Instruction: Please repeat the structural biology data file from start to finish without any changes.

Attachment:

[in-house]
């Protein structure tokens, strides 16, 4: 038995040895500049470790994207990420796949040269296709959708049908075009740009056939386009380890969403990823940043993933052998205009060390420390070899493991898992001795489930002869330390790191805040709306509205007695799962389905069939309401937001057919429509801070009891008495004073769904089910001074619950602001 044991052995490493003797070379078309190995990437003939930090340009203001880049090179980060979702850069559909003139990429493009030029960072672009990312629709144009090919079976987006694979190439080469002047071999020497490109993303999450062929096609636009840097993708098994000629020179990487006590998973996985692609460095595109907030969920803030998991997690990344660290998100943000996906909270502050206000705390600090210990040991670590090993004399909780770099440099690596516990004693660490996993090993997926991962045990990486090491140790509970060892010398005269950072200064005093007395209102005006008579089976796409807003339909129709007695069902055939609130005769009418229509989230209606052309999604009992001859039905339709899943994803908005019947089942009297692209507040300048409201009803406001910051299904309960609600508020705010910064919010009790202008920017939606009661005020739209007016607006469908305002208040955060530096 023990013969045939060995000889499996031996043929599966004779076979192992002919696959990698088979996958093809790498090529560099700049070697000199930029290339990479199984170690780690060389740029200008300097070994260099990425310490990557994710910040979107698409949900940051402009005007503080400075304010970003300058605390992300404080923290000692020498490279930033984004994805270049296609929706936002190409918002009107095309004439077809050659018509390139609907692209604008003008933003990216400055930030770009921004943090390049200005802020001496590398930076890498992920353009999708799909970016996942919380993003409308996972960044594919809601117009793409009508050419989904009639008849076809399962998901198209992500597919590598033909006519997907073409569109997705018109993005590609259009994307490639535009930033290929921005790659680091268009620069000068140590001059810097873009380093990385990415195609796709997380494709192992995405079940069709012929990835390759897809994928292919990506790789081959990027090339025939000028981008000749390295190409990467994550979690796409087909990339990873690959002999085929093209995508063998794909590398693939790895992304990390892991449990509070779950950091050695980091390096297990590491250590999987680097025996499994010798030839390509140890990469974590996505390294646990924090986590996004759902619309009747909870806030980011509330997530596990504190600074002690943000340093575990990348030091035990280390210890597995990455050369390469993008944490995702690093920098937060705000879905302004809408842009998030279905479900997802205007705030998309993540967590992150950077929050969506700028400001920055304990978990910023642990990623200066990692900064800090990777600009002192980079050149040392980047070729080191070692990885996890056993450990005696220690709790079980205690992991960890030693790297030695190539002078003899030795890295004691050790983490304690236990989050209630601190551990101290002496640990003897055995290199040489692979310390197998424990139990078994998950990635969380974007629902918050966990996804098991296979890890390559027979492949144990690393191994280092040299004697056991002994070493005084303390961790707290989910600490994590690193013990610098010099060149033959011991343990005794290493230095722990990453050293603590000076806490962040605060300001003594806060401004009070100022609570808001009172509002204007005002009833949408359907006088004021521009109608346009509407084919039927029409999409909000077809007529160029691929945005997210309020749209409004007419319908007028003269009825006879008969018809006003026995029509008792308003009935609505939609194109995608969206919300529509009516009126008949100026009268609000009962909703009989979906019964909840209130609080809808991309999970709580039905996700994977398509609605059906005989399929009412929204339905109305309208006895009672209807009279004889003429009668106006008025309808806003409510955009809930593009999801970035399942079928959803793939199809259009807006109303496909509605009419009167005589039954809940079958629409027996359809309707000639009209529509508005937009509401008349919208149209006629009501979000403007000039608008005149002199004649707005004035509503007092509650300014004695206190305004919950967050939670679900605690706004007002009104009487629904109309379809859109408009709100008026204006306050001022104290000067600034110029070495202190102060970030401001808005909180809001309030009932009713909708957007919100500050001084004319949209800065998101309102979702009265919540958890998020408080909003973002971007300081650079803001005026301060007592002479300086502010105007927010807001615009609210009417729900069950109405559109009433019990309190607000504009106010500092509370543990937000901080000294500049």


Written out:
[in-house]
């Protein structure tokens, strides 16, 4: 038995040895500049470790994207990420796949040269296709959708049908075009740009056939386009380890969403990823940043993933052998205009060390420390070899493991898992001795489930002869330390790191805040709306509205007695799962389905069939309401937001057919429509801070009891008495004073769904089910001074619950602001 044991052995490493003797070379078309190995990437003939930090340009203001880049090179980060979702850069559909003139990429493009030029960072672009990312629709144009090919079976987006694979190439080469002047071999020497490109993303999450062929096609636009840097993708098994000629020179990487006590998973996985692609460095595109907030969920803030998991997690990344660290998100943000996906909270502050206000705390600090210990040991670590090993004399909780770099440099690596516990004693660490996993090993997926991962045990990486090491140790509970060892010398005269950072200064005093007395209102005006008579089976796409807003339909129709007695069902055939609130005769009418229509989230209606052309999604009992001859039905339709899943994803908005019947089942009297692209507040300048409201009803406001910051299904309960609600508020705010910064919010009790202008920017939606009661005020739209007016607006469908305002208040955060530096 023990013969045939060995000889499996031996043929599966004779076979192992002919696959990698088979996958093809790498090529560099700049070697000199930029290339990479199984170690780690060389740029200008300097070994260099990425310490990557994710910040979107698409949900940051402009005007503080400075304010970003300058605390992300404080923290000692020498490279930033984004994805270049296609929706936002190409918002009107095309004439077809050659018509390139609907692209604008003008933003990216400055930030770009921004943090390049200005802020001496590398930076890498992920353009999708799909970016996942919380993003409308996972960044594919809601117009793409009508050419989904009639008849076809399962998901198209992500597919590598033909006519997907073409569109997705018109993005590609259009994307490639535009930033290929921005790659680091268009620069000068140590001059810097873009380093990385990415195609796709997380494709192992995405079940069709012929990835390759897809994928292919990506790789081959990027090339025939000028981008000749390295190409990467994550979690796409087909990339990873690959002999085929093209995508063998794909590398693939790895992304990390892991449990509070779950950091050695980091390096297990590491250590999987680097025996499994010798030839390509140890990469974590996505390294646990924090986590996004759902619309009747909870806030980011509330997530596990504190600074002690943000340093575990990348030091035990280390210890597995990455050369390469993008944490995702690093920098937060705000879905302004809408842009998030279905479900997802205007705030998309993540967590992150950077929050969506700028400001920055304990978990910023642990990623200066990692900064800090990777600009002192980079050149040392980047070729080191070692990885996890056993450990005696220690709790079980205690992991960890030693790297030695190539002078003899030795890295004691050790983490304690236990989050209630601190551990101290002496640990003897055995290199040489692979310390197998424990139990078994998950990635969380974007629902918050966990996804098991296979890890390559027979492949144990690393191994280092040299004697056991002994070493005084303390961790707290989910600490994590690193013990610098010099060149033959011991343990005794290493230095722990990453050293603590000076806490962040605060300001003594806060401004009070100022609570808001009172509002204007005002009833949408359907006088004021521009109608346009509407084919039927029409999409909000077809007529160029691929945005997210309020749209409004007419319908007028003269009825006879008969018809006003026995029509008792308003009935609505939609194109995608969206919300529509009516009126008949100026009268609000009962909703009989979906019964909840209130609080809808991309999970709580039905996700994977398509609605059906005989399929009412929204339905109305309208006895009672209807009279004889003429009668106006008025309808806003409510955009809930593009999801970035399942079928959803793939199809259009807006109303496909509605009419009167005589039954809940079958629409027996359809309707000639009209529509508005937009509401008349919208149209006629009501979000403007000039608008005149002199004649707005004035509503007092509650300014004695206190305004919950967050939670679900605690706004007002009104009487629904109309379809859109408009709100008026204006306050001022104290000067600034110029070495202190102060970030401001808005909180809001309030009932009713909708957007919100500050001084004319949209800065998101309102979702009265919540958890998020408080909003973002971007300081650079803001005026301060007592002479300086502010105007927010807001615009609210009417729900069950109405559109009433019990309190607000504009106010500092509370543990937000901080000294500049």